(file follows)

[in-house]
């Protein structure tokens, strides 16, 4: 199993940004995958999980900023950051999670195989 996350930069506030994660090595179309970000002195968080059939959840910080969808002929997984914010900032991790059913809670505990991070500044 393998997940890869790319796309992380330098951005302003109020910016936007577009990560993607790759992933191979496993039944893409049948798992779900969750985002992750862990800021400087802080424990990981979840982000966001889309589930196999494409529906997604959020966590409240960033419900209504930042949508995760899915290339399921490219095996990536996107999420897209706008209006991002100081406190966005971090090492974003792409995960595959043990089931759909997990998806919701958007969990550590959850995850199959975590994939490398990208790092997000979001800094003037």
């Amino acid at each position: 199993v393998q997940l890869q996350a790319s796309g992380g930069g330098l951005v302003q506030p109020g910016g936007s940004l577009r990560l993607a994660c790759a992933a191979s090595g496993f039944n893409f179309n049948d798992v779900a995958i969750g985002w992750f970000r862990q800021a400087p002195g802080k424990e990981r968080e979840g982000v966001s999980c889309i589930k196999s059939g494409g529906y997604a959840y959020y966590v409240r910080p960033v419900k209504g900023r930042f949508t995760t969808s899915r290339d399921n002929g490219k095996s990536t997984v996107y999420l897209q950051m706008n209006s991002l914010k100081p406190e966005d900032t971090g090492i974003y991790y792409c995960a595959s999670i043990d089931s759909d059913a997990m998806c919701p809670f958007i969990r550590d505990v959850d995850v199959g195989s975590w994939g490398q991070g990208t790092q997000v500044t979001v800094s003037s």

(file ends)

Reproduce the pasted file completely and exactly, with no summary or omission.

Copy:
[in-house]
């Protein structure tokens, strides 16, 4: 199993940004995958999980900023950051999670195989 996350930069506030994660090595179309970000002195968080059939959840910080969808002929997984914010900032991790059913809670505990991070500044 393998997940890869790319796309992380330098951005302003109020910016936007577009990560993607790759992933191979496993039944893409049948798992779900969750985002992750862990800021400087802080424990990981979840982000966001889309589930196999494409529906997604959020966590409240960033419900209504930042949508995760899915290339399921490219095996990536996107999420897209706008209006991002100081406190966005971090090492974003792409995960595959043990089931759909997990998806919701958007969990550590959850995850199959975590994939490398990208790092997000979001800094003037």
């Amino acid at each position: 199993v393998q997940l890869q996350a790319s796309g992380g930069g330098l951005v302003q506030p109020g910016g936007s940004l577009r990560l993607a994660c790759a992933a191979s090595g496993f039944n893409f179309n049948d798992v779900a995958i969750g985002w992750f970000r862990q800021a400087p002195g802080k424990e990981r968080e979840g982000v966001s999980c889309i589930k196999s059939g494409g529906y997604a959840y959020y966590v409240r910080p960033v419900k209504g900023r930042f949508t995760t969808s899915r290339d399921n002929g490219k095996s990536t997984v996107y999420l897209q950051m706008n209006s991002l914010k100081p406190e966005d900032t971090g090492i974003y991790y792409c995960a595959s999670i043990d089931s759909d059913a997990m998806c919701p809670f958007i969990r550590d505990v959850d995850v199959g195989s975590w994939g490398q991070g990208t790092q997000v500044t979001v800094s003037s």